restricted access   Volume 46, Number 4, Spring 2016

Table of Contents


Cultural Capital and Education in St. Petersburg: The Noble Cadet Corps, 1732–1762

pp. 485-516

Sentencing, Judicial Discretion, and Political Prisoners in Pre-War Nazi Germany

pp. 517-542

Review Essay

The First Americans: The Current Debate

pp. 543-562

Comment and Controversy

Malthus and the North Atlantic Oscillation: A Reply to Kyle Harper

pp. 563-578

A Reply to John L. Brooke’s: “Malthus and the North Atlantic Oscillation”

pp. 579-584


Tangible Things: Making History through Objects by Laurel Thatcher Ulrich et al. (review)

pp. 585-586

The Contentious History of the International Bill of Human Rights by Christopher N. J. Roberts (review)

pp. 586-587

The Merchant Republics—Amsterdam, Antwerp, and Hamburg, 1648–1790 by Mary Lindemann (review)

pp. 587-588

The Coming of the Terror in the French Revolution by Timothy Tackett (review)

pp. 588-590

On the Importance of Being an Individual in Renaissance Italy: Men, Their Professions, and Their Beards By Douglas Biow (review)

pp. 590-591

The Prince’s Body: Vincenzo Gonzaga and Renaissance Medicine by Valeria Finucci (review)

pp. 591-593

German Colonialism in a Global Age ed. by Bradley Naranch, Geoff Eley (review)

pp. 593-594

Broad Is My Native Land: Repertoires and Regimes of Migration in Russia’s Twentieth Century by Lewis H. Siegelbaum, Leslie Page Moch (review)

pp. 594-596

Building the Nation: N. F. S. Grundtvig and Danish National Identity ed. by John A. Hall (review)

pp. 596-597

Death and the American South ed. by Craig Thompson Friend, Lorri Glover (review)

pp. 597-599

Carolina in Crisis: Cherokees, Colonists, and Slaves in the American Southeast, 1756–1763 By Daniel J. Tortora (review)

pp. 599-600

For Liberty and the Republic: The American Citizen as Soldier, 1775–1861 by Ricardo A. Herrera (review)

pp. 600-602

Jacksonland: President Andrew Jackson, Cherokee Chief John Ross, and a Great American Land Grab by Steve Inskeep (review)

pp. 602-603

Border Law: The First Seminole War and American Nationhood by Deborah A. Rosen (review)

pp. 603-604

The Agrarian Republic: Farming, Antislavery Politics, and Nature Parks in the Civil War Era by Adam Wesley Dean (review)

pp. 604-606

Agriculture and the Confederacy: Policy, Productivity, and Power in the Civil War South by R. Douglas Hurt (review)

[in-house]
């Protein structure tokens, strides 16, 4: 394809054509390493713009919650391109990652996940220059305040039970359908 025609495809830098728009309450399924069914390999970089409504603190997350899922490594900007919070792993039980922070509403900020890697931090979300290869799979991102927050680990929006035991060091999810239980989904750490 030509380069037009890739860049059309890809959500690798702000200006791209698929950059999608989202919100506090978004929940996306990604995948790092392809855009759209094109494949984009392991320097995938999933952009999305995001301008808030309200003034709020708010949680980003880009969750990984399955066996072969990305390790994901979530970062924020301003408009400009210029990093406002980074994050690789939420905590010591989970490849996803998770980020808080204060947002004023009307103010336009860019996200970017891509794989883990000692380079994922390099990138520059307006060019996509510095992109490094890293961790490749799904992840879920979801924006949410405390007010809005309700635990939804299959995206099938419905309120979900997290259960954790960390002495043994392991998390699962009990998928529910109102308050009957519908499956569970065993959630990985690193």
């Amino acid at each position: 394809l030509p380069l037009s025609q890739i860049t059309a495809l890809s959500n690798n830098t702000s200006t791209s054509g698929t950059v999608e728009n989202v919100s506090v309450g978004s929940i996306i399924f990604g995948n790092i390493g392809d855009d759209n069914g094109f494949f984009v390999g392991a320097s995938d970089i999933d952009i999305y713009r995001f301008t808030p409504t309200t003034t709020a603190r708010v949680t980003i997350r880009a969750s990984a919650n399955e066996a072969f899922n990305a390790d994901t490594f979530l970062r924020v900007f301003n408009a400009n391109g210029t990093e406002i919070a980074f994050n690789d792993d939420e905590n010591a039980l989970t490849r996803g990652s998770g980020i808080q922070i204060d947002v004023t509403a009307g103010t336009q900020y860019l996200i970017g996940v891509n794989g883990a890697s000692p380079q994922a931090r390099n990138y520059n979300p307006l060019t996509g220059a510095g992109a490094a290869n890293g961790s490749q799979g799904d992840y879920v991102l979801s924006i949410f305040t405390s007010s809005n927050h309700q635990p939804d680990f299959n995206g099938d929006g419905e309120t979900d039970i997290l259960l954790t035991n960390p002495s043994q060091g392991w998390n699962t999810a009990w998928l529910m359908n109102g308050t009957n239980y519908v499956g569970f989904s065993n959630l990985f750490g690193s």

pp. 606-607

In Defense of Uncle Tom: Why Blacks Must Police Racial Loyalty by Brando Simeo Starkey (review)

pp. 607-608

Censoring Racial Ridicule: Irish, Jewish, and African American Struggles over Race and Representation, 1890–1930 by M. Alison Kibler (review)

pp. 608-609

Crisis of a Wasteful Nation: Empire and Conservation in Theodore Roosevelt’s America by Ian Tyrrell (review)

pp. 610-611

Policing Sexuality: The Mann Act and the Making of the FBI by Jessica R. Pliley (review)

pp. 611-612

Feeling Mediated: A History of Media Technology and Emotion in America by Brenton J. Malin (review)

pp. 612-614

Why You Can’t Teach United States History without American Indians ed. by Susan Sleeper-Smith et al. (review)

pp. 614-615

Sea of Storms: A History of Hurricanes in the Greater Caribbean from Columbus to Katrina by Stuart B. Schwartz (review)

pp. 616-617

The Vanguard of the Atlantic World: Creating Modernity, Nation and Democracy in Nineteenth-Century Latin America by James E. Sanders (review)

pp. 617-619

The Art of Conversion: Christian Visual Culture in the Kingdom of the Kongo by Cécille Fromont (review)

pp. 619-620

A World of Their Own: A History of South African Women’s Education by Megan Healy-Clancy (review)

pp. 620-621

Foodways & Daily Life in Medieval Anatolia. A New Social History by Nicolas Trépanier (review)

pp. 621-623

The Destruction of the Medieval Chinese Aristocracy by Nicolas Tackett (review)

pp. 623-625

Asia Inside Out: Changing Times ed. by Eric Tagliacozzo, Helen F. Siu, Peter C. Perdue (review)

pp. 625-626

The Ecology of War in China: Henan Province, the Yellow River, and Beyond, 1938–1950 by Micah S. Muscolino (review)

pp. 626-628

Comment and Controversy

Letter to the Editors

pp. 629-636